Informal fallacies 2
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Informal fallacies 2

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Informal fallacies 2 Informal fallacies 2 Presentation Transcript

  • When an argument takes for granted abelief that is in fact debatable.
  • Begging the QuestionAn argument begs the question if and only if one or moreof its premises can be accepted only if the conclusion hasalready been accepted. Since in any such argument, atleast one premise assumes the conclusion, that premisecannot be a reason for accepting that conclusion.The argument is said to “beg,” rather than to support, its“question” or conclusion.
  • The premise here (that animals are treated humanely) relieson the conclusion being true (that the animals are nottreated inhumanely), so it begs the question. The treatment of the animals in our zoo is humane, given that animals are not treated inhumanely in this zoo.
  • Once again, the premise requires that the conclusion is true. 1. Homer wrote the Odyssey. 2. Homer existed.
  • Free trade will be good for this country. The reason ispatently clear. Isnt it obvious that unrestrictedcommercial relations will bestow on all sections ofthis nation the benefits which result when there is anunimpeded flow of goods between countries?
  • When an argument begs the question, at least onepremise assumes the conclusion being argued for.When an argument begs the question against, atleast one premise assumes something is in need ofsupport.
  • The premise that women are less productive is, besidesbeing outrageously offensive, in serious need of evidentialsupport. Thus it begs the question against. 1. Whoever is less productive should have lower wages. 2. Women are less productive than men. 3. Hence, women should have lower wages.
  • Upon first reading, this argument seems sound. Butsuppose I told you Bruno was a serial killer. Suddenly theargument falls apart. Why? Because premise #1 begs thequestion against. Some people, like serial killers, should bedenied freedom. 1. No person should be denied freedom 2. Bruno is a person 3. It follows that Bruno is entitled to freedom.
  • Premise #1 here requires a lot more evidential support toescape begging the question against. 1. Socialism is an unjust system of government. 2. Unjust systems of government must be abolished. 3. Therefore socialism must be abolished.
  • Asks a question that can only be answered “yes” or“no,” but which assumes either:1. That there is only one question when there are in fact two or more, each with its own answer, or2. That some claim is true when in fact it is either false or, at the very least, doubtful.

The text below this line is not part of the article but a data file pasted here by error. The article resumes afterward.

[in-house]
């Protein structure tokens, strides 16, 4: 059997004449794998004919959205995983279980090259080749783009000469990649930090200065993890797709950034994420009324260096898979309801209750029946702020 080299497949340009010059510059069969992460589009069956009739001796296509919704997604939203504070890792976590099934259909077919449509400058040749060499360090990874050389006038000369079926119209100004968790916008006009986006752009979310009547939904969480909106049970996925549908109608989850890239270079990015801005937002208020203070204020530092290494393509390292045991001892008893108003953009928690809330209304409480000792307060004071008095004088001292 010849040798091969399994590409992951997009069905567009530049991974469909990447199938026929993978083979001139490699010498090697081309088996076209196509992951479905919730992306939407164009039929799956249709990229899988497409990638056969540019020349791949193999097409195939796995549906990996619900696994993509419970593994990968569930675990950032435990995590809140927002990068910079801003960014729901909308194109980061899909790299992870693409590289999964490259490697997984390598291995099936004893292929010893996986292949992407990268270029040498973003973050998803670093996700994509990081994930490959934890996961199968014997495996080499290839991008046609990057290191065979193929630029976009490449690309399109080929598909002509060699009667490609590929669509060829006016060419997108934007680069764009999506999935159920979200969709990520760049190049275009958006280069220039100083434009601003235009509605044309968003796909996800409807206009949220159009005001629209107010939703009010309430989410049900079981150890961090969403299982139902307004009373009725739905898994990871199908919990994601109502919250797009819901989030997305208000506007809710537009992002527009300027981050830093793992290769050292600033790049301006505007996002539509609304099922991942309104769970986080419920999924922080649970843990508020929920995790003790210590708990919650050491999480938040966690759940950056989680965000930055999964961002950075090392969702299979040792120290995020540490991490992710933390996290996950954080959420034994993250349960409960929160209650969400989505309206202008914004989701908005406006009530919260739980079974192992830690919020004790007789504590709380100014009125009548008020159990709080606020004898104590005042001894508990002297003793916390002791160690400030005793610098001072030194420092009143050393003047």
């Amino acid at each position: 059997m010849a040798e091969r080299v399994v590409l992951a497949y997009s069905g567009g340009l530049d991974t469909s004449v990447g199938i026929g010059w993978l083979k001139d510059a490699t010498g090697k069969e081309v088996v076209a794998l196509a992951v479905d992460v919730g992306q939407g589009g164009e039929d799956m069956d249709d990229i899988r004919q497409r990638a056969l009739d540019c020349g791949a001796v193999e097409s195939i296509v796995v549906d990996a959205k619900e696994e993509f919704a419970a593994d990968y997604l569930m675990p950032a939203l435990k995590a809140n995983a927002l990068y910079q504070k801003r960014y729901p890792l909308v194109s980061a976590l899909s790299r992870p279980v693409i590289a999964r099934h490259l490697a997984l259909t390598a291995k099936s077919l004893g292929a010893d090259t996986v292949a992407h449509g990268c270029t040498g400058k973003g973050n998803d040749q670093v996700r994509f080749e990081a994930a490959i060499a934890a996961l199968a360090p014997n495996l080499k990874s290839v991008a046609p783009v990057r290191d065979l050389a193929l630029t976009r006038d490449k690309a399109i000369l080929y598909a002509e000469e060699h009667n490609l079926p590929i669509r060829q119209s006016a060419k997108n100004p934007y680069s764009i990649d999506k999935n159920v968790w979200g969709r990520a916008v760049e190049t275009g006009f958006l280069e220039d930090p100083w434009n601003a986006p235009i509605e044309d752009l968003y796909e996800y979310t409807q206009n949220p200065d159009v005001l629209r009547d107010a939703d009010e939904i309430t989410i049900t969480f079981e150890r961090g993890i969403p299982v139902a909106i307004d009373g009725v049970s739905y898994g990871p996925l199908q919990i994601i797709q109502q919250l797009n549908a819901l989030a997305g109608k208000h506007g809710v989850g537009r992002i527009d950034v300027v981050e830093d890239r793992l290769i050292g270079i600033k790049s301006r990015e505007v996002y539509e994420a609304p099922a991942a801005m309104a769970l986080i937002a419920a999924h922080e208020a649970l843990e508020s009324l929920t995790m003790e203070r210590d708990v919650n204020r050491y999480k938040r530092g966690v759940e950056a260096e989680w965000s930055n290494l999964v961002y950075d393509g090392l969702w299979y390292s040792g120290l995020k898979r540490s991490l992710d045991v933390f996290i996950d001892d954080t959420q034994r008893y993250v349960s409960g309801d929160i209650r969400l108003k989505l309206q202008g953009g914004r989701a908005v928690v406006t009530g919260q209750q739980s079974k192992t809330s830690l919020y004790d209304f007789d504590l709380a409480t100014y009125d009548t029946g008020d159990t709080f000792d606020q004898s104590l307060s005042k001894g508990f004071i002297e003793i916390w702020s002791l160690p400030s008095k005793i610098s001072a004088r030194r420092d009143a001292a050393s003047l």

• This classic example illustrates the fallacy well. The questionrequires a yes or no answer, but neither answer would becorrect (assuming you don’t beat your wife). The questionalso assumes something that is false (I hope), that you beatyour wife. Have you stopped beating your wife yet?
  • Does my opponent agree with the president’sdisastrous economic policy which is now leading ournation to ruin?
  • Do you support freedom and the right to beararms?
  • An argument commits the fallacy of false alternativesif and only if it offers in its premises a disjunctionpresenting two extreme alternatives as the only onespossible, when in reality there are one or more othersequally plausible.
  • There are only two possibilities: either our countryabandons its involvement in foreign wars or itcontinues to interfere in other nations’ affairs. If itdoes the former, then it will become neutral likeSwitzerland, but if it does the latter, it’ll get deeper indebt to China. So our country will either becomeneutral like Switzerland or get deeper in debt toChina.
  • 1. Either all U.S. universities will convert their programs entirely into online courses, or they’ll all soon go bankrupt.2. U.S. universities will not convert their programs entirely to online courses.3. They’ll all soon go bankrupt.
  • This is a classic false alternative fallacy. Either you subscribecompletely to the Bolshevik party platform, or else you arean enemy. "It is with absolute frankness that we speak of this struggle of the proletariat; each man must choose between joining our side or the other side. Any attempt to avoid taking sides in this issue must end in fiasco.“ - Lenin
  • The false alternative fallacy is an extremely common one inpolitics. “Either you are with us, or you are with the terrorists.” - George W Bush “Every nation has to either be with us, or against us. Those who harbor terrorists, or who finance them, are going to pay a price.” - Hillary Clinton
  • The fallacy of accident is committed by an argumentthat treats a certain case as falling under a generalrule or principle when in fact the case counts as anexception to it.
  • It’s generally true that dogs are friendly, but there are plentyof exceptions. 1. Dogs are friendly animals 2. My Rottweiler, Otto, is a dog. 3. Otto is a friendly animal.
  • Again, it’s usually a bad thing to cut people with knives, butthere are exceptions. 1. Cutting people with a knife is a crime. 2. Surgeons cut people with knives. 3. Surgeons are criminals.